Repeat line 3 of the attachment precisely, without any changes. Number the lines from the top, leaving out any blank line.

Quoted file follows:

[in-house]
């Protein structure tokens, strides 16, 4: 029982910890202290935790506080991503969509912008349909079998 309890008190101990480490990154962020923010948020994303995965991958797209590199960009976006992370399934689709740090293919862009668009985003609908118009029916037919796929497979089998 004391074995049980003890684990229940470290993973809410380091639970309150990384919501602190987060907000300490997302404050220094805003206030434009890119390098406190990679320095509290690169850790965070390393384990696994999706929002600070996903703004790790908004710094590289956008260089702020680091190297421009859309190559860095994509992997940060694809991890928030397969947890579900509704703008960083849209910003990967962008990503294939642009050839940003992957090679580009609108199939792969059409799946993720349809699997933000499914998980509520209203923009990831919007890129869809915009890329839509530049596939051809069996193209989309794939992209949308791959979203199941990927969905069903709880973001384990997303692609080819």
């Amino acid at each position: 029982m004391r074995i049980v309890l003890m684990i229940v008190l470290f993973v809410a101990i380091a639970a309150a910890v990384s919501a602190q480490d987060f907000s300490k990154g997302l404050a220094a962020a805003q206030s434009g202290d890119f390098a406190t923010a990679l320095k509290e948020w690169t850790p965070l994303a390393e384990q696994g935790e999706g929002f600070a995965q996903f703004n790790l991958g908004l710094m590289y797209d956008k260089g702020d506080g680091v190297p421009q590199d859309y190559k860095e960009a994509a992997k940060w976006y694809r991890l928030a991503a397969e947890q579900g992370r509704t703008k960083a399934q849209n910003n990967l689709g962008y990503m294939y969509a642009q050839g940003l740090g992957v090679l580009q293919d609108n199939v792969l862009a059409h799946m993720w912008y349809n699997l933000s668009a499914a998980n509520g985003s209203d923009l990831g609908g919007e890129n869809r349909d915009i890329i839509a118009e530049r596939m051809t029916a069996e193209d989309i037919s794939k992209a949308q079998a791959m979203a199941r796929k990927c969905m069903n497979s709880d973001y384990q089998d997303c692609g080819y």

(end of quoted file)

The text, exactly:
């Amino acid at each position: 029982m004391r074995i049980v309890l003890m684990i229940v008190l470290f993973v809410a101990i380091a639970a309150a910890v990384s919501a602190q480490d987060f907000s300490k990154g997302l404050a220094a962020a805003q206030s434009g202290d890119f390098a406190t923010a990679l320095k509290e948020w690169t850790p965070l994303a390393e384990q696994g935790e999706g929002f600070a995965q996903f703004n790790l991958g908004l710094m590289y797209d956008k260089g702020d506080g680091v190297p421009q590199d859309y190559k860095e960009a994509a992997k940060w976006y694809r991890l928030a991503a397969e947890q579900g992370r509704t703008k960083a399934q849209n910003n990967l689709g962008y990503m294939y969509a642009q050839g940003l740090g992957v090679l580009q293919d609108n199939v792969l862009a059409h799946m993720w912008y349809n699997l933000s668009a499914a998980n509520g985003s209203d923009l990831g609908g919007e890129n869809r349909d915009i890329i839509a118009e530049r596939m051809t029916a069996e193209d989309i037919s794939k992209a949308q079998a791959m979203a199941r796929k990927c969905m069903n497979s709880d973001y384990q089998d997303c692609g080819y």